The world-wide recession, perhaps one of the worst in history, has put a strain on many people, and there is more resultant dysfunctional behavior, like displaced hostility. It is generally easier to vent on your instructor than confront your boss or bank.
More students seeing themselves as “customers”
The young lady in the anecdote above mentioned in her emails several times how much she had paid for the course—clearly a consumer view—and that this entitled her to certain rights, presumably a grade. This is of course not unnatural, with students more and more taking on sometimes huge debts to go to college, but it also shifts the relationship somewhat from teacher-student to service provider-client.
Along with the consumer view of student-teacher relations comes institutional support for the student—this is the college’s client, after all, and the customer is always right. Twenty years ago if a student claimed temporary insanity or whatnot for her failure to attend class, there would have been little recourse for her as the dean and department chairs may have smiled sympathetically and then told the instructor to go ahead and award the student an “F” as adults are responsible for finding their way to class. Today the initial instinct of the dean was to support the student, agreeing she had indeed been “misinformed” about the class. Again, this change is caused by a differing view of the role of teachers—we are not here to educate but accommodate the “customer” at all costs.
4 Methods for Addressing Hostile Students
Listen to the story, no matter how ridiculous
The story after all may be the student’s reality. The student may indeed believe that her advisor and teacher had conspired to misinform her the very month she was devastated by her grandmother’s death. By hearing out the story and redirecting the student to the problem at hand—“I am so sorry all this has happened to you, but how are we going to address your attendance problem?” –the student and teacher can begin to collaborate on a solution.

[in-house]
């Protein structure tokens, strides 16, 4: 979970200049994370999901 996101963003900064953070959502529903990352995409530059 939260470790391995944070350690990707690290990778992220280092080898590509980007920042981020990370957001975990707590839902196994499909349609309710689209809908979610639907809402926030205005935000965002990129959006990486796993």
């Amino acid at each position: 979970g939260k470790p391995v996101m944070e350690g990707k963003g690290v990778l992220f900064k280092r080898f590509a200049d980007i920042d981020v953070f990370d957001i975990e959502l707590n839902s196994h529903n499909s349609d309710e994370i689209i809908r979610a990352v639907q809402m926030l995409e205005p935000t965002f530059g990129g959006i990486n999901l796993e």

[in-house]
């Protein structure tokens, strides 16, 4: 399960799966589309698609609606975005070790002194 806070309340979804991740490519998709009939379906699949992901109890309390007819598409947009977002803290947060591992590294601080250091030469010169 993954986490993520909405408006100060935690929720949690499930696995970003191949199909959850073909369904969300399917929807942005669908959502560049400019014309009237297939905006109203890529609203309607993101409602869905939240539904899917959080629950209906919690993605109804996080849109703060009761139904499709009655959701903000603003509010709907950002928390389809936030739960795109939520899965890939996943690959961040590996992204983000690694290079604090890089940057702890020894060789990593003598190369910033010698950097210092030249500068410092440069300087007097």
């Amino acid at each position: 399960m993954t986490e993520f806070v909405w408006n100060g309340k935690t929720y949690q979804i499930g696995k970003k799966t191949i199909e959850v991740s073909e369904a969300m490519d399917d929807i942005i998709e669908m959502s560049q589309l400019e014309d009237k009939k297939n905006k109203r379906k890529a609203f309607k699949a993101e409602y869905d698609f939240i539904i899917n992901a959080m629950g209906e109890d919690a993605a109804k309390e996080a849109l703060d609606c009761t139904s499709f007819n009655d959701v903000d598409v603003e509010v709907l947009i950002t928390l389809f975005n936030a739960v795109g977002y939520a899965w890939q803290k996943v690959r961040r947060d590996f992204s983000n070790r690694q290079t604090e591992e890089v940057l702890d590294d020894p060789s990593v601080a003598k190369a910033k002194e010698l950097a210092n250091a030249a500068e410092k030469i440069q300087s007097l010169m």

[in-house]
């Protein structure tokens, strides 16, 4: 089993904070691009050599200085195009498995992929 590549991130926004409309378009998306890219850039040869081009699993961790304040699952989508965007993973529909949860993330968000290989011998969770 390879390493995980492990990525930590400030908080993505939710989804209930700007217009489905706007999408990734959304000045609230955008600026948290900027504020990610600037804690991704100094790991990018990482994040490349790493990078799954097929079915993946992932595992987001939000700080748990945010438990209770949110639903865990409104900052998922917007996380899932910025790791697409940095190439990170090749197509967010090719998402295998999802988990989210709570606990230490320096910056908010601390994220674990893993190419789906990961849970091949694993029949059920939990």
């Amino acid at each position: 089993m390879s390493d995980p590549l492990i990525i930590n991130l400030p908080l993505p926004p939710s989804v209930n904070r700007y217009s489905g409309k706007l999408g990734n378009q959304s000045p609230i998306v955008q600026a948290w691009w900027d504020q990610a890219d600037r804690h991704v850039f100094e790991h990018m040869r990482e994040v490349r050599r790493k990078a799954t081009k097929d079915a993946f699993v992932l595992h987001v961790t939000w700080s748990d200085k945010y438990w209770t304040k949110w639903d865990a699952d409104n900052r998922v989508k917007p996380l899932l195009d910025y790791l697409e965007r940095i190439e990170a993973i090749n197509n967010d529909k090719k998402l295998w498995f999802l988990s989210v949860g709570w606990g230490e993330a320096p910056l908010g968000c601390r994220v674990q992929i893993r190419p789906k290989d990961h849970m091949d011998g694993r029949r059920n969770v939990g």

A mistake I made with the example student is that I got annoyed with her from the outset—that she emailed me as the course was about to end and was so confident everything was going to be okay. This annoyance came out in the emails and probably escalated rather than defused the situation. I will in the future remember to remain as calm, sympathetic, and as objective as possible: “Your grandmother died; that must have been so terrible for you.” Remaining calm will go a long way to defuse the situation, as the student will see you as an ally, not adversary, in solving the problem.
A thing I did correctly in the interaction was limit the interactions to email—a running written record which could be produced to show the student’s hostility or that I had never said she could make up my class, if it became an issue.
Finally, the instructor should not in these situations just refuse the student’s request—although it may be tempting—but be prepared to suggest alternatives, such as taking the course another term. This is likely to leave the student feeling at least partially satisfied.
Hostile students are not easy to deal with. But by listening, remaining calm, documenting everything, and suggesting alternatives, teachers can effectively disarm those students.
How do you deal with hostile students?